Borden considered site profiles very important, and great care and attention were taken in drawing them in the field. The west half of the north-facing site profile (Figure 3). The midden was excavated down to sterile beach sand, 12 feet below the top of the deposit. Two components were distinguished by Borden on the basis of the difference in the contents of the layers. Whalen II, the upper and more recent component is distinguished by a general pattern of thick layers of large shell-fish such as horse-clams, butter-clams, and some bay mussels. Whalen I, the lower component contained far more bay mussels and a few instances of basket cockles. On the original site profile a blue pencil-crayon line distinguishes the Whalen I from the Whalen II component. This line provided my basis for a reconstruction of Borden's artifact assemblages.
The Artifacts and Other Remains
A total of 449 artifacts made of a variety of chipped, pecked and ground stone, bone, antler and shell were found in situ at the Whalen Farm site. A major problem, however, was that Borden never published tabulations of the artifacts which he excavated. This made it very difficult for any kind of comparative analysis to be done without looking at the collection. Table 1 gives the first published account of the artifacts found at this site.
The skeletal remains of 13 individuals were excavated by Borden at the Whalen Farm site. All of the 10 burials attributed to the Whalen II component were buried in a flexed or semi-flexed position, with six of them on their right side facing east. One burial was partially burned and faced northeast. The final three were largely disturbed. Four of the Whalen II burials contained grave goods. The three burials found in the Whalen I component were also in a flexed or semi-flexed position, but were facing west, and contained no grave goods.
In 1952 Borden submitted to the then-new University of Saskatchewan Radiocarbon Laboratory charcoal samples for Whalen Farm. Two dates were obtained. The date of 2450 + 160 BP from the lowest level of the Whalen I component and the artifact assemblage that goes with it is considered Locarno Beach Phase. The other sample, taken from mid-way through the Whalen II component reported a date of 1580 + 140 BP. Borden considered the assemblage of artifacts from this component to represent a unique phase in Fraser Delta culture history, at this period between the Marpole and later Stselax Phases. He called this the Whalen II Phase.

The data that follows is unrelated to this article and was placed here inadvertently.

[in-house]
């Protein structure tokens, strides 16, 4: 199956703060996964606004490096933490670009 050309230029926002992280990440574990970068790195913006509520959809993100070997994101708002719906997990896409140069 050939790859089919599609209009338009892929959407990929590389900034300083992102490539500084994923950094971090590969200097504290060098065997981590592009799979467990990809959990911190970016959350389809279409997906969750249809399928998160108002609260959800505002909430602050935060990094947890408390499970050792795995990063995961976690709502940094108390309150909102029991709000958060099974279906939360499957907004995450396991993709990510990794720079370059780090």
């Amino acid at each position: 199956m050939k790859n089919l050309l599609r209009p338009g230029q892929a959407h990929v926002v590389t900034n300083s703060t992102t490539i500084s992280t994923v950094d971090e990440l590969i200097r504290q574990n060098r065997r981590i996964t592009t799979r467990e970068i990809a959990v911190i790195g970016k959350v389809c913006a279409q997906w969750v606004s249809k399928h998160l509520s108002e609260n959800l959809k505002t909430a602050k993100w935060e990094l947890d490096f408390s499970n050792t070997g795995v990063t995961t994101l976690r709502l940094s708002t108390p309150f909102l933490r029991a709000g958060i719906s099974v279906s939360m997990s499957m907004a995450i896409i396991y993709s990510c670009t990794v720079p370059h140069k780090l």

A third sample of charcoal was taken from the Assmat bags and was recently submitted to the Washington State University Radiocarbon Dating Laboratory. This Assmat bag was recorded to have come from the lowest reaches of the Whalen II component, and provided a date of 2110 + 65 BP. This "new" radiocarbon date indicates that the Whalen II component of the site was occupied from early Marpole times.
Though Borden's interpretations of Fraser Delta prehistory went through major changes throughout his career. Borden's initial interpretations of the Whalen Farm site were published by the B.C. Provincial Museum in 1950. In this analysis Borden attempted to trace the cultural ancestors of the prehistoric inhabitants of the Fraser Delta (represented in his excavations at Locarno Beach and in the Whalen I component) to Alaska by the technological evolution of harpoon styles. The appearance of the toggling harpoon in these components suggested a diffusion of Eskimo culture south into the Fraser Delta.
The presence of wood-working implements and an emphasis on the chipped stone industry caused Borden to hypothesize that the Whalen II component was introduced by a different migration of people from the Interior to the Fraser Delta. Borden noted a difference between his Whalen II component and the material from the Marpole site: specifically an absence of ground slate tools and barbed harpoons in Whalen II; and the presence there of obsidian blades, Olivella beads and toggling harpoon heads.